Exploring Medical ResidentsÃ¢ÂÂ Likelihood to Perform Screening, Brief Intervention, and Referral to Treatment (SBIRT) Behaviours 30 days after a Face-to-Face SBIRT TrainingJon Agley1*, Ruth A Gassman1, David Crabb2, Dean Babcock3, Joseph Bartholomew4, Lisa Sessions3, Cynthia Wilson2 and Julie Vannerson2
- *Corresponding Author:
- Jon Agley, Ph.D., MPH
Indiana Prevention Resource Centre
Department of Applied Health Science
School of Public Health
501 N. Morton St., Suite 110
47401, Bloomington, Indiana, USA
E-mail: [email protected]
Received date: October 31, 2012; Accepted date:November 26, 2012; Published date: November 28, 2012
Citation: Agley J, Gassman RA, Crabb D, Babcock D, Bartholomew J, et al. (2012) Exploring Medical Residents’ Likelihood to Perform Screening, Brief Intervention, and Referral to Treatment (SBIRT) Behaviours 30 days after a Face-to-Face SBIRT Training. J Community Med Health Educ 2:188. doi:10.4172/2161-0711.1000188
Copyright: © 2012 Agley J, et al. This is an open-access article distributed under the terms of the Creative Commons Attribution License, which permits unrestricted use, distribution, and reproduction in any medium, provided the original author and source are credited.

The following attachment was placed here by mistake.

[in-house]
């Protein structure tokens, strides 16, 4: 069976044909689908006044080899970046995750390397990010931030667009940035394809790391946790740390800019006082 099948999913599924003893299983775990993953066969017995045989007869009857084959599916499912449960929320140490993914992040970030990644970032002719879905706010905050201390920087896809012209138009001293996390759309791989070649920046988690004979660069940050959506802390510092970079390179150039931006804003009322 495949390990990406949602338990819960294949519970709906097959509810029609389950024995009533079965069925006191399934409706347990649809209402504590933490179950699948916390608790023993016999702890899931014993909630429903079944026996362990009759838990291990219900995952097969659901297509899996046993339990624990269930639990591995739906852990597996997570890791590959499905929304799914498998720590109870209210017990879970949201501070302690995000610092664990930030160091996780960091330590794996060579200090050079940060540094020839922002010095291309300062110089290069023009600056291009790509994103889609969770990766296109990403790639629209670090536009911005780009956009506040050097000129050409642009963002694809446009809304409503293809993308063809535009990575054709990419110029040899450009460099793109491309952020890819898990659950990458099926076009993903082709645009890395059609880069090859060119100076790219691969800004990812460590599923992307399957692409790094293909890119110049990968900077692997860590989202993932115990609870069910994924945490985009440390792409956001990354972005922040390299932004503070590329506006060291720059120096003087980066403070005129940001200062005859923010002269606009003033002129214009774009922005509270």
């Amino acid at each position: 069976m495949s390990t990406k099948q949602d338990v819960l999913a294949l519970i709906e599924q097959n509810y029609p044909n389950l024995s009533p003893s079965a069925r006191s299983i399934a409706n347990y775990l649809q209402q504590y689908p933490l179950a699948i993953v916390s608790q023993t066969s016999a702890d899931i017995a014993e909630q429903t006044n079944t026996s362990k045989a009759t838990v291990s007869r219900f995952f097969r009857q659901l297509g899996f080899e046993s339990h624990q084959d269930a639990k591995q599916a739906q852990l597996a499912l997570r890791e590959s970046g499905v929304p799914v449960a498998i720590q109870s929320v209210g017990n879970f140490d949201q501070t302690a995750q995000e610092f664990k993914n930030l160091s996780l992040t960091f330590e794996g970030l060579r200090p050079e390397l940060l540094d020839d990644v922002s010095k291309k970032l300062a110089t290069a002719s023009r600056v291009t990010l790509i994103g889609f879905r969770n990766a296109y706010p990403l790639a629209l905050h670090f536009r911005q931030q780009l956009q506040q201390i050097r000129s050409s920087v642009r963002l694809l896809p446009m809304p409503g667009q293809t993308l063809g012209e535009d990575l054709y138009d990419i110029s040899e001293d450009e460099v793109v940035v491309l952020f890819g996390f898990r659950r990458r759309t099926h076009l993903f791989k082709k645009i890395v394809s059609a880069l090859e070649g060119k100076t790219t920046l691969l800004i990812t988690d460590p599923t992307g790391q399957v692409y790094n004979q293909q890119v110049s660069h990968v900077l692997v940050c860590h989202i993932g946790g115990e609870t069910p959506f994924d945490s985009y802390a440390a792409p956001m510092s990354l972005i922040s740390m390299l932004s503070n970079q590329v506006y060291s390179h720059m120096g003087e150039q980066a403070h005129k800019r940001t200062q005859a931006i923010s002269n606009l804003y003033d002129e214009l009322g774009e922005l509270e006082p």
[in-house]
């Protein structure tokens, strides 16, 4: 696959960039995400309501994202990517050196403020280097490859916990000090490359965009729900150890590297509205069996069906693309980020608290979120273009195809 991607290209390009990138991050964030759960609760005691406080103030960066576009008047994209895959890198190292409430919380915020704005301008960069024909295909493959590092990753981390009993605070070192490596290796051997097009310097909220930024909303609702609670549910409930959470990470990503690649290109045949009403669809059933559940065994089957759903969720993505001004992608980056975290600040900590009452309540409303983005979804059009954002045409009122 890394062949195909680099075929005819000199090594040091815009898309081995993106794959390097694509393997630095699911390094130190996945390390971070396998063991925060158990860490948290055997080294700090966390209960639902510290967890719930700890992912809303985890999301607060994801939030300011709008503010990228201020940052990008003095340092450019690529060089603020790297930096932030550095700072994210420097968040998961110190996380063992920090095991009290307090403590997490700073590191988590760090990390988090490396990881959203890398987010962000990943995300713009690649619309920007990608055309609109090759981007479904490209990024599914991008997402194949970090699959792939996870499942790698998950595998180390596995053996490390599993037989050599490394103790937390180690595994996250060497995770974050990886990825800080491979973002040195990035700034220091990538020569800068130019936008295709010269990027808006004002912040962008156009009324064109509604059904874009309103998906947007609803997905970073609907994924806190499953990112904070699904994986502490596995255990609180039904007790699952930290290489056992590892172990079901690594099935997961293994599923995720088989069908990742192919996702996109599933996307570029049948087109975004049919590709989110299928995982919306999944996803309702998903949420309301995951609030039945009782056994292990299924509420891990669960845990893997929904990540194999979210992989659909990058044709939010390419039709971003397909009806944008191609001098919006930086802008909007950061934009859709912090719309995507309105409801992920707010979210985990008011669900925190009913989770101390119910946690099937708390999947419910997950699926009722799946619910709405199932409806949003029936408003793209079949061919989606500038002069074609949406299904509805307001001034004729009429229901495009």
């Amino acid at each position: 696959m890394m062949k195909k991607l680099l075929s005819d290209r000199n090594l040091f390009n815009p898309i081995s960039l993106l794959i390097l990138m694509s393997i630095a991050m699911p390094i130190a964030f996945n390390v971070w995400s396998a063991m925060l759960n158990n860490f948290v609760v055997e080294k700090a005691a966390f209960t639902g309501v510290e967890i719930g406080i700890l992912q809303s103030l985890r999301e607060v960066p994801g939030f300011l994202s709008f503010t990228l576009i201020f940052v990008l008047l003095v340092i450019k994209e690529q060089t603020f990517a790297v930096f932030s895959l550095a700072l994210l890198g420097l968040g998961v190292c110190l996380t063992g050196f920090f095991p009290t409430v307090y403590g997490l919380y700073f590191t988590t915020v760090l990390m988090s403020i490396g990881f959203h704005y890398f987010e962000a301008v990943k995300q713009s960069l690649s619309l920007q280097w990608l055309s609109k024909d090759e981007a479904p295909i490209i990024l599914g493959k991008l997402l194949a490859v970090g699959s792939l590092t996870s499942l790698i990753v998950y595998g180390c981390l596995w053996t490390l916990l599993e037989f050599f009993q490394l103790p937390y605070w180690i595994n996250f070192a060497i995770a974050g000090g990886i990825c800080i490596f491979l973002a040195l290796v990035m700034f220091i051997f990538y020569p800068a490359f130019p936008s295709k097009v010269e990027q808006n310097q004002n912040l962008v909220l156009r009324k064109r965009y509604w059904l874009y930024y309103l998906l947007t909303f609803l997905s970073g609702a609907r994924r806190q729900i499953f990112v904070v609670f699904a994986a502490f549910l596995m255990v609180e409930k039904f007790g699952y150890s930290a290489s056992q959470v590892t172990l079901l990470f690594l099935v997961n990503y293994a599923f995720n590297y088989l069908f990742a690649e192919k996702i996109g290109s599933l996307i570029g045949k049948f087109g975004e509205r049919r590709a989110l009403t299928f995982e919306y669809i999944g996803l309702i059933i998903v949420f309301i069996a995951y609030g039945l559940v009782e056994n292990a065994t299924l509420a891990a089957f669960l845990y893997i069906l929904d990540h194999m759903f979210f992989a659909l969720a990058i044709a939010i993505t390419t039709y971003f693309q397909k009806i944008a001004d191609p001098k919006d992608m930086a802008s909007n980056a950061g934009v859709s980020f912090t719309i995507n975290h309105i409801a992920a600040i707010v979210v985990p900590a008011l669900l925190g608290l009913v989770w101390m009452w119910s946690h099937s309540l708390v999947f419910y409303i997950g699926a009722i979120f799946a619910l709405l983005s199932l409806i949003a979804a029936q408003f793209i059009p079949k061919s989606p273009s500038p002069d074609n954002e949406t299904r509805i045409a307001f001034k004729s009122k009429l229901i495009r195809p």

Introduction: Even though anti-retroviral treatments for HIV/AIDS can slow down the course of the disease, there is no known cure or vaccine. Preventing the infection is the key aim in controlling the AIDS pandemic. A health education intervention was conducted among pre medical students in Misurata to improve their knowledge about HIV/ AIDS and the effectiveness of the intervention was evaluated. Objectives of study: To assess the knowledge of premedical students about HIV/AIDS and to evaluate the effectiveness of a health education intervention. Method of study: An awareness study, followed by a health education intervention on HIV/AIDS was done among 160 premedical students of Misurata, Libya for a period of 4 months. Assessment of baseline knowledge was followed by a health education intervention. Effectiveness of intervention was evaluated and improvement in post test knowledge was analyzed using t-test. Results: Knowledge about the cause of AIDS, incubation period, ability of disease to make its patient exposed to other infections, absence of complete cure and the presence of Preventive methods were excellent and knowledge about the ability to cause cancers, absence of an effective vaccine and 100% fatality were good on pretest evaluation. Knowledge about the modes of transmission of disease and the ways by which AIDS can not be transmitted were poor on pre-test evaluation. Knowledge about all aspects was excellent on post-test evaluation. Difference between pre and post test mean scores was found to be highly significant. Conclusions: The health education intervention was effective.